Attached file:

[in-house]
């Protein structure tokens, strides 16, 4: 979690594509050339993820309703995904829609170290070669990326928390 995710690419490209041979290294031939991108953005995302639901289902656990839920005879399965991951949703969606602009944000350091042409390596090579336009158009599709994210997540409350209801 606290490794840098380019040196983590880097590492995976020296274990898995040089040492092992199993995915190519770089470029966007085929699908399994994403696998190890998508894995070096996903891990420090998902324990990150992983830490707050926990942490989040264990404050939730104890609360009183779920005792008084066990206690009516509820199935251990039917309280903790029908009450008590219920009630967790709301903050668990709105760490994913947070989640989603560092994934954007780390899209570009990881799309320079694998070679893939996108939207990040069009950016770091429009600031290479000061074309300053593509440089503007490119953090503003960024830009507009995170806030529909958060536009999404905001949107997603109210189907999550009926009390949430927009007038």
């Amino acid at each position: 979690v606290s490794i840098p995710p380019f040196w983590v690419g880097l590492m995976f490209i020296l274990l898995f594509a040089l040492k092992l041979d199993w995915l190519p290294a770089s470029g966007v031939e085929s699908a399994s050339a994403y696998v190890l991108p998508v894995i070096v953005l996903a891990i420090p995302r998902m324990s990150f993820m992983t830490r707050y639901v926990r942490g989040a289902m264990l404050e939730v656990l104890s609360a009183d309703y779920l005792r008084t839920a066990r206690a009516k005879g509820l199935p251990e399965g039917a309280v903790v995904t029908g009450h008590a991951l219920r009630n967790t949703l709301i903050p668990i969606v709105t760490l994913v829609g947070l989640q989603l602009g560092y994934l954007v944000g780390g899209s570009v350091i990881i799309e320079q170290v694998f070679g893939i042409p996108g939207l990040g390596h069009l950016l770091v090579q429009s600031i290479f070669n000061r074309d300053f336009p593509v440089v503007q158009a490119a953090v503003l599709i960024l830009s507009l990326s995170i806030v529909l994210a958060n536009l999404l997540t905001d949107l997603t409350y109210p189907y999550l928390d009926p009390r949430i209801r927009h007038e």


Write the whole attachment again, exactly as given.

[in-house]
């Protein structure tokens, strides 16, 4: 979690594509050339993820309703995904829609170290070669990326928390 995710690419490209041979290294031939991108953005995302639901289902656990839920005879399965991951949703969606602009944000350091042409390596090579336009158009599709994210997540409350209801 606290490794840098380019040196983590880097590492995976020296274990898995040089040492092992199993995915190519770089470029966007085929699908399994994403696998190890998508894995070096996903891990420090998902324990990150992983830490707050926990942490989040264990404050939730104890609360009183779920005792008084066990206690009516509820199935251990039917309280903790029908009450008590219920009630967790709301903050668990709105760490994913947070989640989603560092994934954007780390899209570009990881799309320079694998070679893939996108939207990040069009950016770091429009600031290479000061074309300053593509440089503007490119953090503003960024830009507009995170806030529909958060536009999404905001949107997603109210189907999550009926009390949430927009007038």
């Amino acid at each position: 979690v606290s490794i840098p995710p380019f040196w983590v690419g880097l590492m995976f490209i020296l274990l898995f594509a040089l040492k092992l041979d199993w995915l190519p290294a770089s470029g966007v031939e085929s699908a399994s050339a994403y696998v190890l991108p998508v894995i070096v953005l996903a891990i420090p995302r998902m324990s990150f993820m992983t830490r707050y639901v926990r942490g989040a289902m264990l404050e939730v656990l104890s609360a009183d309703y779920l005792r008084t839920a066990r206690a009516k005879g509820l199935p251990e399965g039917a309280v903790v995904t029908g009450h008590a991951l219920r009630n967790t949703l709301i903050p668990i969606v709105t760490l994913v829609g947070l989640q989603l602009g560092y994934l954007v944000g780390g899209s570009v350091i990881i799309e320079q170290v694998f070679g893939i042409p996108g939207l990040g390596h069009l950016l770091v090579q429009s600031i290479f070669n000061r074309d300053f336009p593509v440089v503007q158009a490119a953090v503003l599709i960024l830009s507009l990326s995170i806030v529909l994210a958060n536009l999404l997540t905001d949107l997603t409350y109210p189907y999550l928390d009926p009390r949430i209801r927009h007038e």